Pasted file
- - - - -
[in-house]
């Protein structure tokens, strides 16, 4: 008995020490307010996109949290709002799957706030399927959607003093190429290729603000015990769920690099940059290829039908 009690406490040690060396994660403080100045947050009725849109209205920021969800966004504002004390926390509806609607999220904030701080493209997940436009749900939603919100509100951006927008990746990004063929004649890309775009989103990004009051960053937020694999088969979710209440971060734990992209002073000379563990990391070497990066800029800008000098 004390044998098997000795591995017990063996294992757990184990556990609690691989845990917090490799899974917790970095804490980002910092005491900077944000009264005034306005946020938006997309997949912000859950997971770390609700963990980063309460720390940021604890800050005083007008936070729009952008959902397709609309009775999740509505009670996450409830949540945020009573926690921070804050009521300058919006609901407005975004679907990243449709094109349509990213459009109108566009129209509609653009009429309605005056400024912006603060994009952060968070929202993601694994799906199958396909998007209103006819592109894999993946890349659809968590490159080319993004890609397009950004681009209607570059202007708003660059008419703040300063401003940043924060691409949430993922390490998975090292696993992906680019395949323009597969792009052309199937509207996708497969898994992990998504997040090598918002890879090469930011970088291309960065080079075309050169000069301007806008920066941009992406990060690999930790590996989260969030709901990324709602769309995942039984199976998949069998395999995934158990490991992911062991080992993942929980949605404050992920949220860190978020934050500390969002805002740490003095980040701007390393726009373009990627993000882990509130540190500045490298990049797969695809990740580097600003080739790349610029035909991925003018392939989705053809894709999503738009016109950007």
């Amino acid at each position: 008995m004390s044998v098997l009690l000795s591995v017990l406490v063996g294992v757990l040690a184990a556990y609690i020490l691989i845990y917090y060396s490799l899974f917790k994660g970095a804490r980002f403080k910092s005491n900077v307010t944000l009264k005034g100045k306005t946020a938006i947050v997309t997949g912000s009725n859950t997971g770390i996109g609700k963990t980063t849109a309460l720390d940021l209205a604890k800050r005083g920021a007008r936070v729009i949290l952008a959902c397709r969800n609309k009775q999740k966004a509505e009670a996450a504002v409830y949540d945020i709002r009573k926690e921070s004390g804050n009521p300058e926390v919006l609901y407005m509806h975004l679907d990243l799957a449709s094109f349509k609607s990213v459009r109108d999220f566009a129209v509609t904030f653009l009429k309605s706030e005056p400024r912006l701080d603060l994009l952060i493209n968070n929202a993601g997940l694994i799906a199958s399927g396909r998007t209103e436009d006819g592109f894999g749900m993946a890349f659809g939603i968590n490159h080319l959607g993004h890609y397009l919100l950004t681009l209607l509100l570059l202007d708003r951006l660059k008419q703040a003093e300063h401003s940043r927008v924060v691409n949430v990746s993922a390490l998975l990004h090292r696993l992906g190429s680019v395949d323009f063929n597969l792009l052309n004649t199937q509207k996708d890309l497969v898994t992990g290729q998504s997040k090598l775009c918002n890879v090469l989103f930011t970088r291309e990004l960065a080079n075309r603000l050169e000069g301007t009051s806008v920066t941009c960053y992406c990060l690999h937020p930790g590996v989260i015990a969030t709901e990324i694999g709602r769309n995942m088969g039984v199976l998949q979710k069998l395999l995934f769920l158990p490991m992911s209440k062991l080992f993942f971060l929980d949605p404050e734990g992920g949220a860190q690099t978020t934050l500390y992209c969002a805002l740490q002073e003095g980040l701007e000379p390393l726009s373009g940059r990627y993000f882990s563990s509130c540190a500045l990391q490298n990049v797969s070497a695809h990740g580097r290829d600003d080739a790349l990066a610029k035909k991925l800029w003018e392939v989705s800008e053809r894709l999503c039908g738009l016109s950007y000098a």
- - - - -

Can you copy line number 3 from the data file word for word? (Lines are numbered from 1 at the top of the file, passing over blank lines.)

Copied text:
């Amino acid at each position: 008995m004390s044998v098997l009690l000795s591995v017990l406490v063996g294992v757990l040690a184990a556990y609690i020490l691989i845990y917090y060396s490799l899974f917790k994660g970095a804490r980002f403080k910092s005491n900077v307010t944000l009264k005034g100045k306005t946020a938006i947050v997309t997949g912000s009725n859950t997971g770390i996109g609700k963990t980063t849109a309460l720390d940021l209205a604890k800050r005083g920021a007008r936070v729009i949290l952008a959902c397709r969800n609309k009775q999740k966004a509505e009670a996450a504002v409830y949540d945020i709002r009573k926690e921070s004390g804050n009521p300058e926390v919006l609901y407005m509806h975004l679907d990243l799957a449709s094109f349509k609607s990213v459009r109108d999220f566009a129209v509609t904030f653009l009429k309605s706030e005056p400024r912006l701080d603060l994009l952060i493209n968070n929202a993601g997940l694994i799906a199958s399927g396909r998007t209103e436009d006819g592109f894999g749900m993946a890349f659809g939603i968590n490159h080319l959607g993004h890609y397009l919100l950004t681009l209607l509100l570059l202007d708003r951006l660059k008419q703040a003093e300063h401003s940043r927008v924060v691409n949430v990746s993922a390490l998975l990004h090292r696993l992906g190429s680019v395949d323009f063929n597969l792009l052309n004649t199937q509207k996708d890309l497969v898994t992990g290729q998504s997040k090598l775009c918002n890879v090469l989103f930011t970088r291309e990004l960065a080079n075309r603000l050169e000069g301007t009051s806008v920066t941009c960053y992406c990060l690999h937020p930790g590996v989260i015990a969030t709901e990324i694999g709602r769309n995942m088969g039984v199976l998949q979710k069998l395999l995934f769920l158990p490991m992911s209440k062991l080992f993942f971060l929980d949605p404050e734990g992920g949220a860190q690099t978020t934050l500390y992209c969002a805002l740490q002073e003095g980040l701007e000379p390393l726009s373009g940059r990627y993000f882990s563990s509130c540190a500045l990391q490298n990049v797969s070497a695809h990740g580097r290829d600003d080739a790349l990066a610029k035909k991925l800029w003018e392939v989705s800008e053809r894709l999503c039908g738009l016109s950007y000098a």